What used to be the heart of gang territory in the former “Ciudad de Dios” has been converted into a tour area and open-air food court, hosting both locals and visitors from around the world.
Esperanza’s newest graduating class — the gang formerly known as Ciudad de Dios — decided they wanted to tell their story in a way that was both interactive and profitable.
They officially changed their name to Fortaleza (in an effort to get removed from the government’s gang ID list). And they turned an already photogenic piece of real estate in “el callejon” or the alleyway into an open-air food court. The business is called Fortaleza Tours, a walking tour of their former stomping ground, followed by food and drinks in the callejon.
Cost: $25 / person for the tour + $10 optional dinner at the endBOOK NOW
More information about the Esperanza program…
Upon completing Esperanza’s 10-week intervention program, some of our young graduates choose traditional labor insertion (working in local restaurants and hotels), whereas others (the more entrepreneurial-minded) prefer to start their own businesses via the Esperanza Social Venture Fund. This business-launch process involves a 3 week “incubator” circuit in which the graduate learns how to create proposals, present via Powerpoint, and culminates with a Shark Tank-style pitch afront a panel of local business leaders. When that business proposal is approved for funding, the boys get to work.
And the latest business to emerge from the Esperanza Social Venture Club is a walking tour company led by Esperanza graduates.
Sharing their past, present, and future has proven to capture the hearts and imaginations of (pretty much) everyone who visits.
They’ve hosted journalists, politicians, neighbors, police chiefs, and members of various international NGOs. And everyone is inspired on a similar level.
But what is so fascinating to us about this business is that it leveraged an entirely negative situation of gang activity, gentrification and marginalization into four forms of capital critical to Casco’s success: economic, human, social and cultural. When visitors post on their travel blogs that the tour was the best thing they did in Panama, you know something special is happening.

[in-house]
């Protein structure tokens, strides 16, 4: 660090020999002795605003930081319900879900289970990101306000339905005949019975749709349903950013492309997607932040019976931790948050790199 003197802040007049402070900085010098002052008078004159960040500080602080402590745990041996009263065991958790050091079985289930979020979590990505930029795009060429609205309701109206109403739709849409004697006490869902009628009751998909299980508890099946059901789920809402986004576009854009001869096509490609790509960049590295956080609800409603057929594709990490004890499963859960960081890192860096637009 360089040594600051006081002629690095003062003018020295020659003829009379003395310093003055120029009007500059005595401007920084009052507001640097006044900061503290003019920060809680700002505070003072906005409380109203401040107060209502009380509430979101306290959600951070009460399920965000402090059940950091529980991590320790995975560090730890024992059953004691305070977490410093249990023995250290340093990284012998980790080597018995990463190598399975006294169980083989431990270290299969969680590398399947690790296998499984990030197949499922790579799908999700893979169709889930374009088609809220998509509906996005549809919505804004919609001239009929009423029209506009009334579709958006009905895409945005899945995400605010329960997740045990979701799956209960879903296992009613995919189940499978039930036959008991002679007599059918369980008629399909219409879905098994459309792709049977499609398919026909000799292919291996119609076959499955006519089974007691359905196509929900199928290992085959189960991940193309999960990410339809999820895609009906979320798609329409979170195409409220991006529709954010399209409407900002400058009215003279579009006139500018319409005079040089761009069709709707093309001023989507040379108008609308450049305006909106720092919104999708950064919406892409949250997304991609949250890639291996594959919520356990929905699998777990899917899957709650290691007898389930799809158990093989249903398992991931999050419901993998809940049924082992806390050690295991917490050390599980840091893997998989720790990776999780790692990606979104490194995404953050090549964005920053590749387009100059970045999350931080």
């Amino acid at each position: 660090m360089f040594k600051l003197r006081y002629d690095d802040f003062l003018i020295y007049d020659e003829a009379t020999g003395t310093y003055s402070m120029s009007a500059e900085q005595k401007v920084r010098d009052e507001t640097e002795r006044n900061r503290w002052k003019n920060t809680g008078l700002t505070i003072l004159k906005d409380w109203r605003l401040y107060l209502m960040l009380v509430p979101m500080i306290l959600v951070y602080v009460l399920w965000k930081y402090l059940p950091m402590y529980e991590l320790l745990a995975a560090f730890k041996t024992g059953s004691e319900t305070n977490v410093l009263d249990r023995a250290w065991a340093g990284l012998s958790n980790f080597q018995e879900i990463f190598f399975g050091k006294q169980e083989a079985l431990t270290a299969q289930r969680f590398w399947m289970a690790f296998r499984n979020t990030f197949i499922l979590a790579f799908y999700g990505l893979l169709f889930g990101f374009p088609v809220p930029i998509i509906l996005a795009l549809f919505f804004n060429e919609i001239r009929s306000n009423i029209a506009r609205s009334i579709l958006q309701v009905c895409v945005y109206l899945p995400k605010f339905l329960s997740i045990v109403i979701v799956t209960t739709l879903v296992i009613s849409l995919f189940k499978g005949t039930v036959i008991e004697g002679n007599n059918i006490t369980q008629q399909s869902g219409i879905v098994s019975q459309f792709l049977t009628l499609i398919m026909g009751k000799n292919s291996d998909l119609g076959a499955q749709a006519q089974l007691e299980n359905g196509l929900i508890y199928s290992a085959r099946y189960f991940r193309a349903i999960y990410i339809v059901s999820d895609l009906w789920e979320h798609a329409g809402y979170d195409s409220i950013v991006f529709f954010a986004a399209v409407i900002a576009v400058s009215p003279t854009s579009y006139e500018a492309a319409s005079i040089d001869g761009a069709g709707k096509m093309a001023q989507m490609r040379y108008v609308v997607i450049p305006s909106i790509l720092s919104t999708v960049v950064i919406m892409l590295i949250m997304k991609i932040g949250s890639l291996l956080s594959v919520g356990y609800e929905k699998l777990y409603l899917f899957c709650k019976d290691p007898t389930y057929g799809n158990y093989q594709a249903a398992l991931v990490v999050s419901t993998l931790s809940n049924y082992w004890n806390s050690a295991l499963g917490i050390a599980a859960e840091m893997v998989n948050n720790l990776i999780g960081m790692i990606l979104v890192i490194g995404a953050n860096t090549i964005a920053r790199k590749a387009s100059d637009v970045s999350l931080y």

So in reflecting back on what makes the tour company model successful – not every business model proposed from graduates is destined to succeed – we can look at a few interesting dynamics:
1. Cultural Appeal
There is a certain traveler profile – the adventurous, leading-edge, socially conscious traveler – that tends to resonate very well with this kind of walking tour. They are intellectually curious and active when traveling, like to participate in local experiences, and prefer less-defined or off-the-beaten path experiences.
2. Good Exposure Through Esperanza’s Network
In addition to just helping financially fund these businesses, Esperanza also supports the micro-businesses through mentorship and local influence. In the case of the tour model, the ESVC membership network was in a great position to kickstart the business with plenty of clients.
3. The Right Price
In choosing their tour pricing, the challenge of finding a healthy balance between affordability and financial gain sat directly in the graduates crosshairs. In the end, they chose to make the tour accessible yet not prohibitively expensive, to cater to all types of travelers and locals. The tour costs $25 and runs every day at 5 pm (must make reservation in advance), with tours available any other time upon request for groups of 2 or more. The income to date has been precisely what the boys were looking for as proof that they are on the right track.
By creating capital on so many levels, these Esperanza graduates add an enormous amount to the Casco’s long term sustainability.BOOK NOW